All Colors: by Amalia Hoffman

Today’s blog entry is brought to you by author/illustrator AMALIA HOFFMA, who will talk about her new board book ALL COLORS. Here’s Amalia:

cover

In 2017, I started experimenting with pastel pencils.

I loved the textures that I could achieve and the vibrant lush colors.

After working for a while on a white background I wondered what the colors would look like on black. I ordered a fine black art sand paper and started playing with colors on top. The colors on the black background appeared much more vibrant than on the white.

I discovered that there were so many interesting textures that I could achieve by rubbing the pastel pencils and chalk on the paper. Also, I liked how spattering with a toothbrush, sponging with bubble wrap and combing paints appeared on the black background.

After two months, I had a whole collection of pieces of papers with different colors and textures. I gathered them all in a shoe box and every once in a while, I just played with them, making different arrangements by assembling pieces together on my art table.

Then, the idea came to me. What if the different colors, textures and shapes could actually make the main character in the book?

So began my book journey for All Colors.

My agent, Anna Olswanger, has been encouraging me to create a board book for very young children.

I decided to make a board book where kids would be introduced to colors and textures as they turned the pages. It ended up being a concept book with a message about friendship and diversity.

3 shirt red patch

Anna sold ALL COLORS to Schiffer Publishing and it will be making its way into the world  October 28, 2019. This is my third board book. The first was Dreidel Day (Kar Ben Publishing, 2018.)  The second was Astro Pea (Schiffer Publishing, 2019.)

Creating board books is challenging because you have to tell the story in only a few pages so the word count must be minimal. Dreidel Day has 8 words, All Colors has 9. The author must rely on the illustrations and the concept has to be very clear and simple so a toddler could understand it. At the same time, there’s got to be a narration and procession so it would be a compelling read for the child and the adult who reads the story. The images have to be simple and bright to catch the attention of a very young child.

This concept board book introduces children ages 2-6 to colors and textures while conveying a message about friendship, diversity, and inclusion.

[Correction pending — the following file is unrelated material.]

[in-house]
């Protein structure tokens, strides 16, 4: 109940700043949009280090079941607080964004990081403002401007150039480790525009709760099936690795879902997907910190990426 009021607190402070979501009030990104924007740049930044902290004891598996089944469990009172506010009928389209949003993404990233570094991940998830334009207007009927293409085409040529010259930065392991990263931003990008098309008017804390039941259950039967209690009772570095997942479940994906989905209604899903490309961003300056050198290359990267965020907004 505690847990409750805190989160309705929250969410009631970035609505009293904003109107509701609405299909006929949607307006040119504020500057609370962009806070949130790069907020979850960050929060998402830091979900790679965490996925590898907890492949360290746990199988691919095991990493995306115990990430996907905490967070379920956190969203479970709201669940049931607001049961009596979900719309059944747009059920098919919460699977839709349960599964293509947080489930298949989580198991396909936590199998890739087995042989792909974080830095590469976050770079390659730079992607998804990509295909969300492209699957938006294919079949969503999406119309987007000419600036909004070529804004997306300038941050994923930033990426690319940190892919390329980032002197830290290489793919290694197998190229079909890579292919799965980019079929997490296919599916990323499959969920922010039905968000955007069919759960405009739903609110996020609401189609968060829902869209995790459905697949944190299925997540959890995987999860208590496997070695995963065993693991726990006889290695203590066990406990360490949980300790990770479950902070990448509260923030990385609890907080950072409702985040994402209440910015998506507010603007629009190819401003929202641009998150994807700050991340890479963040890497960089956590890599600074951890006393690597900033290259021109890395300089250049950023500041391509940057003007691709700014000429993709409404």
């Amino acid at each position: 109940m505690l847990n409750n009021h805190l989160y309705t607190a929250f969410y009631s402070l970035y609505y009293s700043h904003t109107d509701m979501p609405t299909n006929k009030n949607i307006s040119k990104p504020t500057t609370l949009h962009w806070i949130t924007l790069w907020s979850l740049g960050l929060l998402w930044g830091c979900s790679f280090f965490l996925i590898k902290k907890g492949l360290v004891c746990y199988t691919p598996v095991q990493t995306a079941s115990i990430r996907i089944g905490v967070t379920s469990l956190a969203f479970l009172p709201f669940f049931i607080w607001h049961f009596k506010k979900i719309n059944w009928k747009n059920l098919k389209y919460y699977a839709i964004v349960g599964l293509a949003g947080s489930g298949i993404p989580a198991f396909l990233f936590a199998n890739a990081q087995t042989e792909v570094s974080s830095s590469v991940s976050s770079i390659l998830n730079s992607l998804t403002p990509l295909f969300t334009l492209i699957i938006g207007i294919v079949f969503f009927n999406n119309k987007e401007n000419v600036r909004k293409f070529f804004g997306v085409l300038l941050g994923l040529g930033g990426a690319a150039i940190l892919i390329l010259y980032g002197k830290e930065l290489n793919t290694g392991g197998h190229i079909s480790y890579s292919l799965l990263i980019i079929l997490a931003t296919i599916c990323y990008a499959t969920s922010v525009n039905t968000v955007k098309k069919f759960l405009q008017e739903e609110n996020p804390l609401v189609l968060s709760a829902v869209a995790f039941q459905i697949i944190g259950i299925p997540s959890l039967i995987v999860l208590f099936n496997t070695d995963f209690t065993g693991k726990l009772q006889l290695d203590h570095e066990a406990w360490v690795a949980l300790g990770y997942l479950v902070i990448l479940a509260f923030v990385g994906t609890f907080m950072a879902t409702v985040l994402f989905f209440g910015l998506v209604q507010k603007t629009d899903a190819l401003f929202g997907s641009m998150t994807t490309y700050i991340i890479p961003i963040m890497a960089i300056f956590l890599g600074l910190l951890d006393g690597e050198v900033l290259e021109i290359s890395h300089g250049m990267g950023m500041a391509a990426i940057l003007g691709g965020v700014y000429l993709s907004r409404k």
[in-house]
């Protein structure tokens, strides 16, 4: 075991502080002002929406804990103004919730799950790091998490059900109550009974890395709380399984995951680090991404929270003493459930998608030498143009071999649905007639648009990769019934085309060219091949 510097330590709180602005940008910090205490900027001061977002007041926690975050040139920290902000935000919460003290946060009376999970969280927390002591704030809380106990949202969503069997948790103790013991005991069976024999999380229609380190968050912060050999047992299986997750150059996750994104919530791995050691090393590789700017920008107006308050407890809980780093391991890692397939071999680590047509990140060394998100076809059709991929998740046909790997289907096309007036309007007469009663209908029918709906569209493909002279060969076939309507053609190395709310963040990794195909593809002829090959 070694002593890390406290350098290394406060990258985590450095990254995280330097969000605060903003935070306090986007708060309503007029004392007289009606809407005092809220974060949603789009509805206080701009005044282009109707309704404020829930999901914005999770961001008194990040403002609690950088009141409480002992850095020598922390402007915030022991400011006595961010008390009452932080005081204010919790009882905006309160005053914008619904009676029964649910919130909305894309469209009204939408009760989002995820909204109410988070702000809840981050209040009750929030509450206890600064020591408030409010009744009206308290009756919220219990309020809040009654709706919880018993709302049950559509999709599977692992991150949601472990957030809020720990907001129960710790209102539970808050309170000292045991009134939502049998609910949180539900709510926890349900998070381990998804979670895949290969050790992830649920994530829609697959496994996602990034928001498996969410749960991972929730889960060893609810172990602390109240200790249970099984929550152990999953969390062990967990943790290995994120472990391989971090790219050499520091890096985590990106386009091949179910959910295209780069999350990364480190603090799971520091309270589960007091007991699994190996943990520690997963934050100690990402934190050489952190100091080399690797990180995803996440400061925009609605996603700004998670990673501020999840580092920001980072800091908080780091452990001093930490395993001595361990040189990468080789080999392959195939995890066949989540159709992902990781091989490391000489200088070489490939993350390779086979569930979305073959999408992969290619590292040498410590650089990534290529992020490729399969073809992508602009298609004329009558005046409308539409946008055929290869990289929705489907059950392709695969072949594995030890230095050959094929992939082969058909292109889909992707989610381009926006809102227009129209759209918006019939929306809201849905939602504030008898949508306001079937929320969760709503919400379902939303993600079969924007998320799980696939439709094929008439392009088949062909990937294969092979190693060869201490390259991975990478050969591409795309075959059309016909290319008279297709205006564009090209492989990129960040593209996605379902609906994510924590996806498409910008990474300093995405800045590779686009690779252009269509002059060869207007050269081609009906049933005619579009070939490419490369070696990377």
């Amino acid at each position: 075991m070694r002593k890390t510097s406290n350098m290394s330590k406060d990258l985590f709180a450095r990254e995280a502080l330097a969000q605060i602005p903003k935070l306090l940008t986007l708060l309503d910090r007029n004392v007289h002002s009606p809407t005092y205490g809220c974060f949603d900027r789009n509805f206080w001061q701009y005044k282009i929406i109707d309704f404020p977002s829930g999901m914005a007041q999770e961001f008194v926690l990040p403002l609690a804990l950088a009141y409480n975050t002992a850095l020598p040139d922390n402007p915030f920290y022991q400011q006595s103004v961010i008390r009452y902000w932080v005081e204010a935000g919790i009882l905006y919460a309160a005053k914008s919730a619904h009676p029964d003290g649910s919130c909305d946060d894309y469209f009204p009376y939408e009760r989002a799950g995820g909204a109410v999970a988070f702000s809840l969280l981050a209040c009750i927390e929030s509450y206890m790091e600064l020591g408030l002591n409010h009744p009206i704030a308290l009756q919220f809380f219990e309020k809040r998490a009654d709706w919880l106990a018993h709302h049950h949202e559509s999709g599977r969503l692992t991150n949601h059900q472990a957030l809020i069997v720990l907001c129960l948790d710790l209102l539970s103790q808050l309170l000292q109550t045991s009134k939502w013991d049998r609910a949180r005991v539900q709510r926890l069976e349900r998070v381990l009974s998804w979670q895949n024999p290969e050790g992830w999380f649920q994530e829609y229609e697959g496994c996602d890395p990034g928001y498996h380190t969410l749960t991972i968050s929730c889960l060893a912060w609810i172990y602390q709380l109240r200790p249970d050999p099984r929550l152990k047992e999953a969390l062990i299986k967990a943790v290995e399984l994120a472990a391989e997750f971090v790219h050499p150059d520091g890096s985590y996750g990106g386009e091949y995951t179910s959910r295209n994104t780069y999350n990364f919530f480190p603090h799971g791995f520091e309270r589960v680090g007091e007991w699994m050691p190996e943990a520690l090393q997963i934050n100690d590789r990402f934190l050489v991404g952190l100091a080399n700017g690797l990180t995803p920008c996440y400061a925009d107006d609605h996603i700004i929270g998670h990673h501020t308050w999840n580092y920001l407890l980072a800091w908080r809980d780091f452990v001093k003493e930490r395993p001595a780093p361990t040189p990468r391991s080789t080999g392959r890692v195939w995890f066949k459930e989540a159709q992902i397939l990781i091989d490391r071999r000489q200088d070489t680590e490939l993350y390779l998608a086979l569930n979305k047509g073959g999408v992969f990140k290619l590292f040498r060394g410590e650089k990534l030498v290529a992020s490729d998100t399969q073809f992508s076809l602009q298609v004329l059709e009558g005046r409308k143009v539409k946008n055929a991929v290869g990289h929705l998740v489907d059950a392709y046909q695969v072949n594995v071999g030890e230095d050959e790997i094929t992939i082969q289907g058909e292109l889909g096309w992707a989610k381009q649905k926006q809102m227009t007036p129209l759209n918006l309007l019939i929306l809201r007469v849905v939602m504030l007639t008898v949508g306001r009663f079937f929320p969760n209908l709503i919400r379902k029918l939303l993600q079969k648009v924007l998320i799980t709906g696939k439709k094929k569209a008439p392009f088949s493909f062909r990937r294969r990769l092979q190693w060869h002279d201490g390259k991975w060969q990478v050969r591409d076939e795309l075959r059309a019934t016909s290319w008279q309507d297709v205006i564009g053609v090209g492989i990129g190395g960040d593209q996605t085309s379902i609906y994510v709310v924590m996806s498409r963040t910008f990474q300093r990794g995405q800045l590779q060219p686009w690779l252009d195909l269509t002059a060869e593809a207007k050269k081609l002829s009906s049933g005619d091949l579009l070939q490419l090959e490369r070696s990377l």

As the reader turns the pages, colors are introduced, creating the image of a boy.

11 brush medium multi patches

Join in the fun as the boy dips his paintbrush in paint splotches and discovers that friends come in all colors.

friends- last page

Here’s a link to a book trailer where I perform All Colors with a very colorful puppet:

http://www.amaliahoffman.com

 

 

 

 

 

 

More Ways to Be Green.

Last month I shared ten simple ways to reduce our footprint on Mother Earth.  Today I will share ten more.

  • Collect rainwater and use it for landscaping. If you’re worried about mosquitoes, put a cover on it after it rains.
  • Bring your own mug or refillable cup to your favorite coffee spot.
  • Buy Fair Trade products.
  • Carpool as much as possible. And, combine errands so you drive more efficiently.
  • Choose reusable rather than disposable products. (razors, pens, cups, cloth napkins, diapers, etc)
  • Buy in bulk to avoid excess packaging.
  • Donate old cell phones and help save the African gorilla. http://www.eco-cell.org
  • Don’t charge your cell phone overnight.
  • Reuse Ziploc bags when you can.
  • Purify indoor spaces with plants instead of artificial room fresheners.

Here’s one of my favorite ways to re-purpose something:

car planter

Got any more good ideas? We can all make a difference in many small ways.

 

Don’t Throw That Away…Make Folk Art!

There is no question that we are a throw away culture.  Just stop by any neighborhood on trash day or on any college campus during moving in or out day.  Many of us don’t see value in reusing everyday objects once their purpose has been served.

But thankfully, there are also some unique artists who use everyday materials in their art and create some amazing things as a result.  The definition of FOLK ART is:

“artistic works, as paintings, sculpture, basketry, and utensils, produced typically in cultural isolation by untrained often anonymous artists or by artisans of varying degrees of skill and marked by such attributes as highly decorative design, bright bold colors, flattened perspective, strong forms in simple arrangements, and immediacy of meaning.”

A more simple definition is: Turning what other deem as junk into works of beauty, whimsy and fun.